Recently, I’ve been helping more companies in the local vertical; and for many of them, the ultimate goal of buying search ads is to get a phone call from a new prospect. Tracking these types of offline conversions has always been complicated, and I have to admit that one of the product areas I found most confusing while I worked at Google was anything related to showing and tracking phone numbers in ads.
The reason for the confusion is that Google’s call-related solutions have very similar sounding names yet are reported in different ways. It’s crazy to me that tracking results for businesses that are usually the least online marketing-savvy is the most complicated. In this post I’ll share the different ways to show phone numbers and track calls in AdWords.
Different Places To Show Phone Numbers With Online Ads
Advertisers that want phone calls should provide their prospect a phone number at each touchpoint to maximize their chances of getting the call. There should be a number with the ad on the search results, on the landing page after the user clicks the ad, and in display ads you show users through remarketing after they’ve left your site. Each of these touchpoints requires a different implementation.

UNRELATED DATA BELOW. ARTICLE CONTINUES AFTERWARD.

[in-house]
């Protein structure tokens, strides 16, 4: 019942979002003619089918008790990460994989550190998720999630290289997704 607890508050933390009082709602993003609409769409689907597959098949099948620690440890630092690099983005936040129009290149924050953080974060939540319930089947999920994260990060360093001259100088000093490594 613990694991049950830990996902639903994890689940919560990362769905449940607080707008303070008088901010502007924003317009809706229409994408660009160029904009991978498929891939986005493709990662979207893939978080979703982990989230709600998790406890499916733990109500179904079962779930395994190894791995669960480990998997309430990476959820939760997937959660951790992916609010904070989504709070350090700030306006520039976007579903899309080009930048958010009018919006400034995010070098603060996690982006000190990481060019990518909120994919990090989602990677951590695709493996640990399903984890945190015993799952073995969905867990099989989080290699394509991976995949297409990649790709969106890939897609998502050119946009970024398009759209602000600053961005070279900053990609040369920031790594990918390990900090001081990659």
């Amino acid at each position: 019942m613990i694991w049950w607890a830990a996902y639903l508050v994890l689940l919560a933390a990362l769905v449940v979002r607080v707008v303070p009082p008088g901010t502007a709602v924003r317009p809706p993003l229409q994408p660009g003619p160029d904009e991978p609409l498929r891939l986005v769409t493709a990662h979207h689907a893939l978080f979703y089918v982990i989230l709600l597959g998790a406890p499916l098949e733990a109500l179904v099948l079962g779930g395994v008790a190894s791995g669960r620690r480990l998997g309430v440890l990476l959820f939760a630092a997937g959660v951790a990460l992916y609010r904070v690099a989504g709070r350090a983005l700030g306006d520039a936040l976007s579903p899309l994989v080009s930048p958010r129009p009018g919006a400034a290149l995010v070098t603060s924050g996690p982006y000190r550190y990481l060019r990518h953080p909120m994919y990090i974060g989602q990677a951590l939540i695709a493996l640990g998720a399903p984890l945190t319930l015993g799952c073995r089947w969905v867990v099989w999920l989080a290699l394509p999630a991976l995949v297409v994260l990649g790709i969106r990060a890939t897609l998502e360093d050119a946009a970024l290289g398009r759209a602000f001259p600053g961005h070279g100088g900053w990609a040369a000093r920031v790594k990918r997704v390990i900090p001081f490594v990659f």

1. Show A Phone Number In AdWords Ads
The first interaction with your prospect is when they see your ad on the search results. It’s well worth showing a number here because, according to a recent Google study, 70% of users have called an advertiser directly from the results page rather than clicking on the ad. In the past, you could simply put your number in the ad text; but, since this is now against policy, advertisers should leverage call extensions:
On a mobile device, call extensions are shown as “Call” buttons (pictured below). They look different, but they’re coming from the same settings in AdWords.
Call extensions can be set at the ad group level — so if you want, you can show a different number for each ad group. You should consider showing numbers with different area codes if you have different ad groups for different cities. For example, a company that services the entire San Francisco Bay Area could show a phone number with the 415 prefix for ad groups with “San Francisco” keywords and a 650 prefix for ad groups that have keywords for “Palo Alto,” thereby reinforcing the local nature of their business.
One of the best things about showing a phone number through a call extension on a desktop or tablet is that there’s no charge when the user calls the number, even when using Google Voice to track the calls. Here are the pros and cons of using a Google Voice tracking number versus your own number in call extensions.
Benefits of Using Your Own Number
- If users write it down, they’ll always be able to reach you because it’s your number.
- You can show a local number with your own area code, reinforcing the idea that you are a local provider that is close to users.
Benefits of Using a Free Google Voice Tracking Number